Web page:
It’s a great time for HR,” says Josh Bersin, referencing the pandemic that’s turned the world of work on its head this year. It is, says Bersin, a “once in a lifetime career opportunity” for people professionals. “HR has realised it can do things in an agile way, and has adapted very fast.”
Bersin’s world-renowned expertise in corporate HR, talent management, leadership technology and the intersection between work and life primed him to devise a new theory on today’s working world: The Big Reset. His piece in Forbes on the topic back in March laid out his belief that five things are going to change as a direct result of coronavirus: the workplace, budgets, leadership, trust and HR. Pre-Covid disruptors such as AI have, he says, been “pushed aside” in the face of the virus, resulting in a radical shift of business priorities.
Ahead of his keynote at the CIPD’s Annual Conference and Exhibition in November, People Management sat down with Bersin (via Zoom, of course) to find out what else might be due a reset as part of our ‘new normal’.
Will the pandemic change people’s perception of HR?
For the last 20 years there’s been constant debate around HR having a seat at the table, and in that time it’s moved slowly but steadily from being a more administrative function to becoming a strategic part of the company, but the pandemic has definitely accelerated that. Of course it’s not the case for every organisation, but people professionals are absolutely becoming more consultative and less administrative.
If HR is getting a seat at the table, what is that going to mean for organisations?
HR professionals have been wanting more relevance, and now they have it – so they’re going to have to step up. Someone is going to ask them to deliver on everything they’ve been wanting to, so this is an opportunity to live up to the expectations people have of HR.
The other thing they have to say to the business is that they don’t have the perfect answer but they can make it work. No one has been through a global pandemic before and we don’t really know what it’s going to be like for the next year, so all we can do is put things in place that make the company better day by day. People want HR to be committed, apply its expertise and keep making the workplace better. There is no nirvana answer and no one is going to expect HR to fix this, but they have to be willing to jump in.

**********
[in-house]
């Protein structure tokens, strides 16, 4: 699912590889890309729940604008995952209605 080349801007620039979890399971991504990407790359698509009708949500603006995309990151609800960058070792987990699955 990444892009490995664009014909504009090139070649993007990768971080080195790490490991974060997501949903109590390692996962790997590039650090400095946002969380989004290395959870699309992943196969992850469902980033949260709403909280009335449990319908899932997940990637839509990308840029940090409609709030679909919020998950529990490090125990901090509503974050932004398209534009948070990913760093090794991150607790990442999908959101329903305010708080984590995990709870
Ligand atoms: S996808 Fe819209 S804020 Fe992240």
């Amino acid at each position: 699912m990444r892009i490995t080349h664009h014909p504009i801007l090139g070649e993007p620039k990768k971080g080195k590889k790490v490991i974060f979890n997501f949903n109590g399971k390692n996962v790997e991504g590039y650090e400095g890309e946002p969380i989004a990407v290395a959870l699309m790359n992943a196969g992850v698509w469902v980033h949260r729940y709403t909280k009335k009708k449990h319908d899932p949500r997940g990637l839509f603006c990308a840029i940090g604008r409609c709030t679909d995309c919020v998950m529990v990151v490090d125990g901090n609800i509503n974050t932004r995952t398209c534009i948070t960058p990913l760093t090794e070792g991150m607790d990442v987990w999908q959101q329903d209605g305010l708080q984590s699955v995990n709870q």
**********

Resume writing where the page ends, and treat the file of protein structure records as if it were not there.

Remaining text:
In your Forbes piece you said employee trust is critical in a crisis. How can organisations that have made unethical workforce decisions rebuild trust?
The companies that don’t behave correctly are going to find it harder to hire and grow, because not only do they get bad press, people don’t want to work there. It isn’t just CEOs talking about these issues anymore, it’s HR as well.
In the economic growth cycle after the 2008 recession, businesses were trying to be ‘purposeful’ because it made them look good. But the penalty for bad behaviour was relatively low because the economy was growing and there were lots of opportunities. Now, the penalty for not being trustworthy is very high. If your work practices make people unsafe or feel threatened at work, either for diversity or health reasons, or if customers don’t feel your space is virus-free, you’re going to suffer. Trust is essential and it’s a lot more than just lip service – it’s an entire strategy.
You also discuss how Covid-19 has shone a spotlight on digital competency in HR. Why is this so important in the current climate?
Analytics and data are a vital part of people management and you can’t go into HR without them. There’s a definite upswing, especially in big companies – they all have people analytics teams, and those that don’t have analytics skills are going to get stuck in small firms doing administrative work.
Some people in HR got into the role because they failed in another business role and found a home in HR because they’re nice. But being nice isn’t enough anymore. Analytics is now the key to progression in HR. If you’re in HR and you’ve never looked at a spreadsheet or worked with numbers, you’re not going to find many jobs that are any good for you because the bar has been completely raised.
Black Lives Matter and the attention on racial inequality has recently brought HR’s role in D&I into sharp focus. What advice would you give to people professionals unsure how to move their business forward?
You really have to lean into this issue, roll up your sleeves and use the tools and skills you have, because if you don’t the company is going to deal with it in its own way. But what you can’t do is suddenly decide to start a bunch of D&I initiatives just because it’s a big topic at the moment. It’s going to look really tone deaf right now unless the company is willing to candidly look at its work practices, pay structures and promotional packages.
If you’re not comfortable with the topic, talk to others in HR. One of the great things about the profession is that people are willing to share what they are doing, so join HR groups and talk to people in your network, because so many are going through the same things.
What can those attending the CIPD’s Annual Conference and Exhibition in November expect to take away from your keynote?
There are four stages of this pandemic. The first is reacting, the second is responding, the third is returning and the fourth is transforming. We’re currently somewhere between stages three and four and, by the time I speak in November, we’ll have a bit more information on what those look like. In the process of managing the crisis we have to train people, understand how to pay correctly, conduct performance management and change the models of leadership.
At the conference, I’ll talk about how all those things are changing to react to stages three and four. The answer to this pandemic is being invented in real time, so by the time the conference comes round, I’ll have a lot of stories to share.